by Jeff Skinner
The pros were busy on Sunday with the majority of the golf tournaments taking place in Europe. It was an odd weekend that saw all four major tours play outside the United States.
In an absolutely unexpected turn of events at The PGA Tour’s RBC Canadian Open, Sean O’Hair rose from the depths of his worst year on tour to beat Kris Blanks in a playoff and win for the first time since 2009. O’Hair hadn’t even cracked the top 15 in any tournament this year and had missed the cut in 10 of 17 tries. He has fired his caddy and his coach and had been mired in a deep slump. He said he played horrific golf in the Wednesday Pro-Am, “Wednesday night was my worst point of the whole year,” O’Hair said. “I was lost on Wednesday. To be sitting here, I just really appreciate this win.” O’Hair has had a tough year but maybe this win could show Tiger Woods that jettisoning your coach and caddy can work for you. Click here for the story.
Few tournaments treat their players like The Evian Masters. It’s one of the favorite stops on tour for the ladies, especially for Ai Miyazato who claimed her second Evian title in three years. Miyazto has worked on her mental game the past off season and it appears to have paid off. Stacy Lewis mounted a charge but ran out of holes. “I was nervous this morning, but I really trusted myself,” Miyazato said. “‘Even when the lead was down to one stroke, I was in no hurry,” she said. “I kind of expected that to happen.” She’ll be looking to repeat next year as the Evian becomes the fifth major on the LPGA Tour. Click here for the story.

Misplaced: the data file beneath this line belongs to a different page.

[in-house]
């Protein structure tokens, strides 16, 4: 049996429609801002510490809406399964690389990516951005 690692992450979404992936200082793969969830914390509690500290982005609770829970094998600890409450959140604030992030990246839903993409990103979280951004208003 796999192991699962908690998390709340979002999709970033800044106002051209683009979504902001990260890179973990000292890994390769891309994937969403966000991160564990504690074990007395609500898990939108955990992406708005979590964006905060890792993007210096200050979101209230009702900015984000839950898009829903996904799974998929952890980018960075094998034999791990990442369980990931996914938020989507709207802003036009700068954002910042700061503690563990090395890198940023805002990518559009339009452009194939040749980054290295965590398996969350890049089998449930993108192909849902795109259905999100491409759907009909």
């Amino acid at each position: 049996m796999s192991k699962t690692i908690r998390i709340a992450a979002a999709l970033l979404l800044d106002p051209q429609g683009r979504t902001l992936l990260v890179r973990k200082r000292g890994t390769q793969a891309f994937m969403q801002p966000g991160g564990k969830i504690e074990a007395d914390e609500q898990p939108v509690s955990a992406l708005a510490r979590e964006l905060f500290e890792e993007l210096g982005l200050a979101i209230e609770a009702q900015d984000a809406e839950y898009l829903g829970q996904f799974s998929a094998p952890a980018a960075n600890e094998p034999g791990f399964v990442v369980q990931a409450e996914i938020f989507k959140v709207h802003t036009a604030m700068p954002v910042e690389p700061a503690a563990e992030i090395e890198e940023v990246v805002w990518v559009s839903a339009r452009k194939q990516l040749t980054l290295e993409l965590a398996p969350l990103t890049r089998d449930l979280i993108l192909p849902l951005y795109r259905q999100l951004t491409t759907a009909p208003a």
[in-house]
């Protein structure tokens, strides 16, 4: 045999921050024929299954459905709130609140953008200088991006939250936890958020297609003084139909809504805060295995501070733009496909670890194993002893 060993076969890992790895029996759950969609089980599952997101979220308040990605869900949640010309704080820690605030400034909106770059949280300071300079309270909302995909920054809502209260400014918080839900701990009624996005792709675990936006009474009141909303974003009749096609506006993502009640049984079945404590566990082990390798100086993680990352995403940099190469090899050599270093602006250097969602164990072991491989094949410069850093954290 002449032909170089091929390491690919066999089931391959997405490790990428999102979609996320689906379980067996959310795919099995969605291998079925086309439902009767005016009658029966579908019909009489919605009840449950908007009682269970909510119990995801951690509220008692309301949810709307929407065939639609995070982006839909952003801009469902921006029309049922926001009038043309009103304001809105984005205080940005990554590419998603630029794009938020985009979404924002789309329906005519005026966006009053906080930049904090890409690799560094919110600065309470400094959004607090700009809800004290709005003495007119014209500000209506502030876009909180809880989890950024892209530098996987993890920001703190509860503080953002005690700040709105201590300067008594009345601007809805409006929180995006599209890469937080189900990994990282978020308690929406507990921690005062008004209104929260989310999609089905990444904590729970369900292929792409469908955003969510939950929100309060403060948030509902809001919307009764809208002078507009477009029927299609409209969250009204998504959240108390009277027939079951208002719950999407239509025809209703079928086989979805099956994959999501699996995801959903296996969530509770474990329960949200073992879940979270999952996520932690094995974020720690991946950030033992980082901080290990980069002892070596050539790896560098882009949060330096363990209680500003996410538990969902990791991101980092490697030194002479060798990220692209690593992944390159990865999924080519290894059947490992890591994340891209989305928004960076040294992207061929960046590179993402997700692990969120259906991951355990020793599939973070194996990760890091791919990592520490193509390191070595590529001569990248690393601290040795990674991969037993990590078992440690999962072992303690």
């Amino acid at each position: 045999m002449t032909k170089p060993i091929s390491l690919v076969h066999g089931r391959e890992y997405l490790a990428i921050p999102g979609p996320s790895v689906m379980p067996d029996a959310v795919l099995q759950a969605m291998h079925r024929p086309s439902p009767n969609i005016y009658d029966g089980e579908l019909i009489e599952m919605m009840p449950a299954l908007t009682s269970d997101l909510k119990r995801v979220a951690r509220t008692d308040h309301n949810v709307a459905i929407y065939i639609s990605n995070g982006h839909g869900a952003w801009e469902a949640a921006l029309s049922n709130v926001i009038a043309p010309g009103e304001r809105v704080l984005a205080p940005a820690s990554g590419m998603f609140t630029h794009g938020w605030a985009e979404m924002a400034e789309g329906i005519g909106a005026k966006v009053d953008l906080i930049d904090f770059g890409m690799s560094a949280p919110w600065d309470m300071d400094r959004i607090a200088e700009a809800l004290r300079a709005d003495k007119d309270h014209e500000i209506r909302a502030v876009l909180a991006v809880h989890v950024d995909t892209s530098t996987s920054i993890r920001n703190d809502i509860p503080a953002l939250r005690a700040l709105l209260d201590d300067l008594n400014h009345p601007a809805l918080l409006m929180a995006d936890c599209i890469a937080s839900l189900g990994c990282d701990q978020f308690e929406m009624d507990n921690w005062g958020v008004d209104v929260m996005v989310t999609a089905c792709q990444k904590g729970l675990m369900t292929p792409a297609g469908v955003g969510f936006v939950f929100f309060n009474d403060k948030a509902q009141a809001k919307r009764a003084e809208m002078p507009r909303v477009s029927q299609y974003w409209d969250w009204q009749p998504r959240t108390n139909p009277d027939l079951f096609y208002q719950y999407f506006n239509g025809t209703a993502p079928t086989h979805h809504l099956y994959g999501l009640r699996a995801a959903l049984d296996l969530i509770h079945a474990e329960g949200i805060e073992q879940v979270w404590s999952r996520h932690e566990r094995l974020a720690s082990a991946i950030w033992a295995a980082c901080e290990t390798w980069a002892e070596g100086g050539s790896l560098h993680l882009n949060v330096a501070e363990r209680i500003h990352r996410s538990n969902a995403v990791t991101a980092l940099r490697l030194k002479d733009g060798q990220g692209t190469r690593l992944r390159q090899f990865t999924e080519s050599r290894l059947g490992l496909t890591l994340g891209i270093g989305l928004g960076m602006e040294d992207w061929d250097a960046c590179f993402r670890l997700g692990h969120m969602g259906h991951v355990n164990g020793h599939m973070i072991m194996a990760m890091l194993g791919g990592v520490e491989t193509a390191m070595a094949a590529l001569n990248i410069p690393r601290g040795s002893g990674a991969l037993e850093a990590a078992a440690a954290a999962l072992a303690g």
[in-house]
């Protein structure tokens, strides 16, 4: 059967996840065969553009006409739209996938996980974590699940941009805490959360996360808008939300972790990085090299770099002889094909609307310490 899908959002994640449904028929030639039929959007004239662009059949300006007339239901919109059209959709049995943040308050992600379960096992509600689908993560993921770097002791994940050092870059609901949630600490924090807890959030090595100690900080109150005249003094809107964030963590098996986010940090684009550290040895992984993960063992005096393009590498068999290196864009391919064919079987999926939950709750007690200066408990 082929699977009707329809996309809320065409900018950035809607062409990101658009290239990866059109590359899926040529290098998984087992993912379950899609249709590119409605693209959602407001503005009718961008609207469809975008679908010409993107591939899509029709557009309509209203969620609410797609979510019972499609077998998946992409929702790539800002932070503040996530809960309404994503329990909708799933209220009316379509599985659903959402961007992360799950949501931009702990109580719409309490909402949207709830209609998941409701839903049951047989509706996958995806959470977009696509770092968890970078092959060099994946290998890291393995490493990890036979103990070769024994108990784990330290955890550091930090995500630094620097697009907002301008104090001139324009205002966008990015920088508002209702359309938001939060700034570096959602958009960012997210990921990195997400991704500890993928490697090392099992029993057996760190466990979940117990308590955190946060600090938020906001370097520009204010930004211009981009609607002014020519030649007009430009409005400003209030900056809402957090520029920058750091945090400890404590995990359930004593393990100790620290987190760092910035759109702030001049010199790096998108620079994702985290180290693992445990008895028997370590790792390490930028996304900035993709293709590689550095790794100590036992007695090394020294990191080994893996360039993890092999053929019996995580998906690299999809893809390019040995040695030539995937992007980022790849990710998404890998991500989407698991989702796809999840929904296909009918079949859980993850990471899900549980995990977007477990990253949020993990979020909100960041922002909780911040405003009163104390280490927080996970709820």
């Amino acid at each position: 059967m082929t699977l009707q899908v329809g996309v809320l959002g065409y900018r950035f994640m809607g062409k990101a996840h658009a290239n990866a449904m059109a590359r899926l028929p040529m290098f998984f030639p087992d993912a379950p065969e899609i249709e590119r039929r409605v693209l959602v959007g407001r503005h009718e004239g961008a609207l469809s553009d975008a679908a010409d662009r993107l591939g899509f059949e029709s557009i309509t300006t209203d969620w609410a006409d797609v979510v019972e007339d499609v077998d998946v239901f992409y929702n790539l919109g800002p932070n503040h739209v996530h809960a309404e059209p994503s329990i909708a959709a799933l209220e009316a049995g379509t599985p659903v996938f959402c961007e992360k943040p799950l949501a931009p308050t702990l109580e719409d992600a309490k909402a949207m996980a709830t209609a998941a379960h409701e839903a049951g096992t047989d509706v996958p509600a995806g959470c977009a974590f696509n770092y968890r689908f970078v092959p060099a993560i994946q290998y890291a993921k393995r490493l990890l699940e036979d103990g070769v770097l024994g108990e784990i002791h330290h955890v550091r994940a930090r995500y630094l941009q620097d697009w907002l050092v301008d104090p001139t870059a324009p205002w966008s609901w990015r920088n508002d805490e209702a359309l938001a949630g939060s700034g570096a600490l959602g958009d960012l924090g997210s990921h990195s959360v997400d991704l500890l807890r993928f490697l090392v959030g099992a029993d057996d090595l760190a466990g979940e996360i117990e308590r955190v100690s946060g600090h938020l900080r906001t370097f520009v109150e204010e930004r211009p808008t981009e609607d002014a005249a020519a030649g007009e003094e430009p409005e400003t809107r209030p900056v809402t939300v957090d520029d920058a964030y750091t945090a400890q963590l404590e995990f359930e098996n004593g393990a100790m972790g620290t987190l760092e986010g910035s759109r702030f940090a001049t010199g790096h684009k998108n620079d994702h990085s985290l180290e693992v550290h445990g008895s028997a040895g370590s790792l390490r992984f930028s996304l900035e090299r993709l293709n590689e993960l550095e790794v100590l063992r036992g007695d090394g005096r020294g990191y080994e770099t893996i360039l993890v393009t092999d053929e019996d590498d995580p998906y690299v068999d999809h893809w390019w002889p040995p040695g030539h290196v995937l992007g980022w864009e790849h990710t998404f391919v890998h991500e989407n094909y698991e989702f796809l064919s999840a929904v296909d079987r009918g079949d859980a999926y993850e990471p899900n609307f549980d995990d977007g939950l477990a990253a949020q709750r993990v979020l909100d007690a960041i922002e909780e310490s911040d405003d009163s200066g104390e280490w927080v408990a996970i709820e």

At The Senior British Open Russ Cochran celebrated the biggest win of his career as he out lasted Mark Calcavecchia and Tom Watson. This is Cochran’s third Seniors Tour win to go with his one regular tour win and by far his most significant. He had his son on the bag for the week and took special pride in showing his family that he still has it. “I’ve actually mentioned it to my boys on more than one occasion, that I felt that if I was going to do some damage in a major and win a major, it probably would be here,” Cochran said. “I enjoy the type of golf it is. I am more single-minded over here, and I just love the golf over here.” Click here for the story.
There’s nothing like home cooking for Sweden’s Alex Noren as he won the European Tour’s Nordea Masters in his homeland. He had an eleven stroke lead to start the day but made it harder than it should have been. He stumbled to a 77 but still won by seven strokes. I guess a little home cooking goes a long way. Click here for the story.